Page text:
This is a description of the text-wrangling that happens in some of the forms where you can type free-form text. Basically, if you got pointed here from a page, the big text-entry area on that page should support these things. Many of these ideas were taken from Textile, but the link style came from Flutterby, and all the code came out of my fingers, so any problems are purely my fault.
Typing link text wrapped in underscores, followed by the URL in parentheses (with a space between the trailing underscore and before the opening paren): _About Dave’s Picks_ (/about/) will give you a link: About Dave’s Picks. This is a feature you want to use, because I’m eventually going to jam these links into a glossary, and hook up some way for you to re-use the links without having to retype the URL.
If you type text with straight quotes contained within a word, they’ll automatically be converted to the curly apostrophe. So I type "they'll" and I get "they’ll".
Two dashes in a row: "--" will be converted to an em-dash "—" wrapped with spaces. A single dash wrapped in spaces will be converted to an en-dash–which is a pretty handy thing, except many fonts (Microsoft’s Trebuchet, for example) have an en-dash which is too narrow (less than an en in width), so it looks goofy. Blame the font-foundry, not me.
Four periods will be converted to a space, an ellipsis, and a period. Three periods will be converted … to an ellipsis with spaces around it.
Any string of three or more capital letters will be wrapped in an acronym tag. So if you type USA, it'll get converted to USA. If you want to provide an expansion, you can do it by typing the acronym, followed (with no white space in-between) by the expansion in parentheses: ASCII(American Standard Code for Information Interchange) will turn into ASCII. If you hover your cursor over the acronym, you'll see a tool-tip with the expansion. As with links, my long-term plans are to automatically fill in the expansions if you’ve ever used an acronym before.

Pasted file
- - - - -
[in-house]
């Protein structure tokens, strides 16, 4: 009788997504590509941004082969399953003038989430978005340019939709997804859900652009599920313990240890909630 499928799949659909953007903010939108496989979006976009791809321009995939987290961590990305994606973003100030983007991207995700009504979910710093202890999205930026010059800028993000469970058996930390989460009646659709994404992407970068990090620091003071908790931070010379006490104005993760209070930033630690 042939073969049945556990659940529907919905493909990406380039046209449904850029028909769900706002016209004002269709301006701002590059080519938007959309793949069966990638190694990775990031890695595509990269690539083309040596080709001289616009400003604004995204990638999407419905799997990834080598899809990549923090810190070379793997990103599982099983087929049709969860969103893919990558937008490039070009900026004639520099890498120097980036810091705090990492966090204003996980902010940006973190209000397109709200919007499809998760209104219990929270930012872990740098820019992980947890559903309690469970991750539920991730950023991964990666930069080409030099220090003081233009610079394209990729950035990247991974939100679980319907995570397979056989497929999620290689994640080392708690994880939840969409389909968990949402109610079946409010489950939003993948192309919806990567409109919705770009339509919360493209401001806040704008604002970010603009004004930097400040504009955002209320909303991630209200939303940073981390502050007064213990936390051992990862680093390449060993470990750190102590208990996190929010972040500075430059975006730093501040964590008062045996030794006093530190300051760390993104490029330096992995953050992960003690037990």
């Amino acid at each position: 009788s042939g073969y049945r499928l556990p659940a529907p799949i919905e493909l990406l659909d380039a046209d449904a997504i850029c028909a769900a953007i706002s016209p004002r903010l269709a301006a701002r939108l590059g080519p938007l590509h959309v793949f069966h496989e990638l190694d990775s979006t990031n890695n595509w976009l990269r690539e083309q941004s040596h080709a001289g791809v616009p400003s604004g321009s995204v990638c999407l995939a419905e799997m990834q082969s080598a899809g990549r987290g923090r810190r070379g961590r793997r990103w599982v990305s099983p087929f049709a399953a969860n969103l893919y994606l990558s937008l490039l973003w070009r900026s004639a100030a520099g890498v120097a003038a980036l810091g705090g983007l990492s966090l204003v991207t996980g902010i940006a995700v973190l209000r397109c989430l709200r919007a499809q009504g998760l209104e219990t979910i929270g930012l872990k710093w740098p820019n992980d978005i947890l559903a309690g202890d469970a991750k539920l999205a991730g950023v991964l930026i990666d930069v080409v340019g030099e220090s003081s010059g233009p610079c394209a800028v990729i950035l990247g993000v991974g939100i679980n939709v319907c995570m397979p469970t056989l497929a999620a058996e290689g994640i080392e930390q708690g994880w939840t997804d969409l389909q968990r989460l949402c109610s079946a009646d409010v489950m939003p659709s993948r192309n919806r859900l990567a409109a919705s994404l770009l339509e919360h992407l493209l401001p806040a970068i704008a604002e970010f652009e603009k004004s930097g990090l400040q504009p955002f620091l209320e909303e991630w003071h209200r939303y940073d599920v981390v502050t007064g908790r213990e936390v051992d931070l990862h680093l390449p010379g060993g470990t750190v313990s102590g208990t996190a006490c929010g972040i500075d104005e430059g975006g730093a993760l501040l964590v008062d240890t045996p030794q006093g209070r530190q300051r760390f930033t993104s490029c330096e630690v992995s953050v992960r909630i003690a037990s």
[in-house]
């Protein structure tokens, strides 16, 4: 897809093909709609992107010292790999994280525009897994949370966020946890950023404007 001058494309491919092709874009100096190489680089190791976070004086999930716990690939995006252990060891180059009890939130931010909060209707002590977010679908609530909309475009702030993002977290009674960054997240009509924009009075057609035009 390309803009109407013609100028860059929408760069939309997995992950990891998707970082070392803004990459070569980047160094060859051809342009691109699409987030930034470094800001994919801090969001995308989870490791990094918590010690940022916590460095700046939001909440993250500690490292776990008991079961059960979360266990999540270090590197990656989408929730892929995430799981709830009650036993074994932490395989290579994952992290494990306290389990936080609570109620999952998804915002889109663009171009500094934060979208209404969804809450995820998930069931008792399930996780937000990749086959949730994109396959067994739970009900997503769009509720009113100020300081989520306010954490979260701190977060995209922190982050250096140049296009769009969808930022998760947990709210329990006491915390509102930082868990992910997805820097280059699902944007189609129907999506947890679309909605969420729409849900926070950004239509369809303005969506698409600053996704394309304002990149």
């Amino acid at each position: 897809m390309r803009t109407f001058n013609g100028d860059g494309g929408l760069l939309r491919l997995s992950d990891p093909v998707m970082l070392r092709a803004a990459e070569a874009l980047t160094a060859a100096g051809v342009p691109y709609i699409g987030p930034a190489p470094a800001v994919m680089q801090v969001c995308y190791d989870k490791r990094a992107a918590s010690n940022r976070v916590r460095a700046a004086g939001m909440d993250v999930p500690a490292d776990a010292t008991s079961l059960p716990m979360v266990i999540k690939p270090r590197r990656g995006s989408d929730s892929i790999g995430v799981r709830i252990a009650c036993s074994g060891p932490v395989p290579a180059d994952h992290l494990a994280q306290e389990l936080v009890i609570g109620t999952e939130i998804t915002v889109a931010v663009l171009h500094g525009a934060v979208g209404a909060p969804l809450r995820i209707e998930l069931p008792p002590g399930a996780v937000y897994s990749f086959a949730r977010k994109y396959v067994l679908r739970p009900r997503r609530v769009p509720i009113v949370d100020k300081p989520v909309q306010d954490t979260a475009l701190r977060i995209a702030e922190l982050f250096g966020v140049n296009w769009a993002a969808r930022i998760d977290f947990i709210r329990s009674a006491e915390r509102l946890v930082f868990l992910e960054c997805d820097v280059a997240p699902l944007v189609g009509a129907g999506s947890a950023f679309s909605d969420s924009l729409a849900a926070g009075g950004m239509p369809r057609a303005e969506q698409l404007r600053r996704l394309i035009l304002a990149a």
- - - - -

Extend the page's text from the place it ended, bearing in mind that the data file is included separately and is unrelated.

Fractions: 1/2, 1/4, 3/4 are converted to the single-character entity (½ ¼ ¾). Other fractions have the slash converted to a fractional slash, which looks a little different: 5/8 goes to 5⁄8.
You can use /text/ to get emphasized text and #text# to get strongly-emphasized text. They don't work perfectly (there has to be a space both before and after them for them to work at the moment), especially at the end of sentences. I'm working on improvements.
Double spaces (or runs of more than two spaces) are automatically converted to a single space. This makes the breaks between sentences look better. Also (TM) is converted to ™, (C) is converted to © and (R) is converted to ®.
The text-conversion currently handles: á Á é É í Í ó Ó ú Ú ä Ä ë Ë ï Ï ö Ö ü Ü ÿ Ÿ à À è È ì Ì ò Ò ù Ù â Â ê Ê î Î ô Ô û Û ã Ã ñ Ñ õ Õ when they are typed from Mac Internet Explorer 5.x. I haven’t tried other browsers or OSes yet. Please let me know if you type some that don’t work correctly, and point me to the resulting file that’s incorrect. That’s the only way I’ll get around to fixing them.
"quoted strings" get wrapped in the proper HTML tags so they’ll look like
real quoted strings. Quoted strings that live on their own line (only one line, so no embedded returns) get turned into blockquotes. Quoted strings do not properly nest yet.